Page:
Definitely, this is great news for the Canadian VC industry and for tech entrepreneurs alike. Today, Teralys Capital was born, with at its helm Mr. Jacques Bernier (an experienced entrepreneur, executive and investor), and with $700 million in capital (as a first closing), making it the largest Fund of Funds of its kind in Canada.
The Caisse de dépôt et placement du Québec (CDP), the Fonds de solidarité FTQ (the Fond), and the Québec government (via Investissement Québec), announced the creation of Teralys Capital, a new Quebec based Canadian Fund of Funds, which will invest in private venture capital funds (VC Funds) that in turn will invest in technology companies in sectors that include Infotech, Cleantech and Life Sciences. CDP announcement here (link).
The Caisse de dépôt et placement du Québec and the Fonds de solidarité each contributed $250 million and Investissement Québec contributed $200 million to Teralys Capital, all as part of the Fund’s first closing. Mr. Bernier expect to raise an additional $125 million from other institutional and private investors, bringing the first fund size up to $825 million.
The Government versus the role of the VC Fund in funding entrepreneurs.
I don’t believe in having our governments involved in every aspect of our businesses and especially not calling the shots on who should receive funding and who shouldn’t. And I don’t believe in bailouts per say. I believe in intelligent investments that can generate strong returns by enabling and by levering, knowledge, networks and expertise.
We live in a very competitive technology driven environment that requires our best entrepreneurs to not only have the best ideas, the best innovations but also the best business models and a unique competitive edge that is, more often than less, far from obvious to the venture capital firm looking to invest. Canada needs a strong community of privately driven VC Funds with industry expertise and broad networks of partners and co-investors to provide the insight and support our Canadian entrepreneurs need to succeed. These VC Funds need capital (just like entrepreneurs do) and today’s announcement will somewhat facilitate, for the few, their fund raising efforts and will hopefully create more awareness and interest towards this investment class.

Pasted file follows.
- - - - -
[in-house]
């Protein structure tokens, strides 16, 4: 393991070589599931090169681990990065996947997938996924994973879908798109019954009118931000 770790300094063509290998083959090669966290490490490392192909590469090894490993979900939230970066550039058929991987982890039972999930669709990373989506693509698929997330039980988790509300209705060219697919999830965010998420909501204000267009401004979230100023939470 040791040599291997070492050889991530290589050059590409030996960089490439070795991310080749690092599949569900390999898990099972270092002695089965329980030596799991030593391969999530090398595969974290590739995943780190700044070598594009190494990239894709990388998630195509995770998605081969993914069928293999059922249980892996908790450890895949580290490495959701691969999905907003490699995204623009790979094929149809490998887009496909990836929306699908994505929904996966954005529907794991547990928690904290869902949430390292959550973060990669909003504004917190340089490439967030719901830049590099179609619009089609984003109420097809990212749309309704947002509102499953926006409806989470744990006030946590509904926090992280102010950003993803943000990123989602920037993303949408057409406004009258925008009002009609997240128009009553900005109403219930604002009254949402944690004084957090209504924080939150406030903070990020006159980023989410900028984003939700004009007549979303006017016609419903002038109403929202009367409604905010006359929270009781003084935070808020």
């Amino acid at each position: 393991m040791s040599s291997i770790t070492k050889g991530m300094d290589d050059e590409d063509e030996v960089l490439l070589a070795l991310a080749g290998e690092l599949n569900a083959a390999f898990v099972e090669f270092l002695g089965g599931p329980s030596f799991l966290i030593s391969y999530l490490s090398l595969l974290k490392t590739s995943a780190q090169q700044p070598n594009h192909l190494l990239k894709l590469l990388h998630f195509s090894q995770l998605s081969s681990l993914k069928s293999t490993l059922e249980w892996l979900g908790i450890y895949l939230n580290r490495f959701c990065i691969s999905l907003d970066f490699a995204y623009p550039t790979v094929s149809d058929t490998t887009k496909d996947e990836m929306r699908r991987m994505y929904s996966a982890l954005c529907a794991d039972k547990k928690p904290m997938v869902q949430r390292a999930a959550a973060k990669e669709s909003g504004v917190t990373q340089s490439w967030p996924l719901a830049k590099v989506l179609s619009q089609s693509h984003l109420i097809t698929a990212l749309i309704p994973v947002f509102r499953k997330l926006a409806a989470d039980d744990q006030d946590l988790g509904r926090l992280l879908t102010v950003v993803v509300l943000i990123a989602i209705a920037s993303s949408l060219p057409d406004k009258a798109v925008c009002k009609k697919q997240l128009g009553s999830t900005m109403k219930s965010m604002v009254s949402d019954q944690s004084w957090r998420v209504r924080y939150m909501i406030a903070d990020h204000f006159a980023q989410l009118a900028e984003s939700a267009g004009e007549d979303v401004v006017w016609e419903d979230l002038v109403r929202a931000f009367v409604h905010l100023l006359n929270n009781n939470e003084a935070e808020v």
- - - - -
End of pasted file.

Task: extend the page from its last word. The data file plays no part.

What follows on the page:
Over the last 12 months, many provincial governments (British Columbia, Alberta, Ontario) and even some cities (Ottawa) announced their intent to actively support the Canadian venture capital industry by playing a direct or indirect role as an investor or co-investor in existing and upcoming VC Funds. It was refreshing to start hearing about their concrete investment commitments into VC Funds, and not just read about it in the budgets! You can read more about the positive impact of these initiatives in an article ported on the Montreal Tech Watch blog (link).
But today’s joint announcement from the CDP, the Fond and the Government of Québec I believe is setting new standards in Canada by all means. And I think they are calling it right!
· First, they put together a substantial amount of cash for this type of activity to be effective;
· second they named an experienced management team, making the fund privately managed in its self, that can lead the investment process without the direct involvement of the government (and I expect this to be the first of many Funds to come under Teralys Capital’s management);
· And finally, they acted fast (within 2 months from the Government of Québec 2009 budget).
So with this announcement, we can expect Teralys Capital to announce its first commitments into VC funds within the two quarters. This is great, but let’s not forget that these VC Funds managers will likely be required to attract further capital from other Fund of Funds, Pension Funds, Institutional and Private investors before themselves start investing into tech companies. Therefore, we should see the first few $ in the hands of promising technology companies and entrepreneurs by this time next year.
Now, we haven’t seen any traction from the Federal Government front yet, nor do we see enough traction for this class of investment from Canadian and Foreign institutional investors. The CVCA also welcomed the Quebec Fund of Fund initiative today, but highlighted the situation our industry in their press release (link), stating: The Canadian venture capital industry has endured several years of declining fundraising. Thus, the industry raised $1,718 billion in 2005 and only $1,028 billion in 2008, a precipitous drop of 41%. So allot still needs to be done.
Yet, I applaud today’s announcement and welcome the path of action taken by the Government of Québec, by not trying to substitute itself for a VC Fund manager, but instead, by acting quickly, partnering up and leveraging the expertise and knowledge of industry leaders in order to have a more substantial impact.
Other related posts:
CVCA English press release Communiqué en Français ci-joint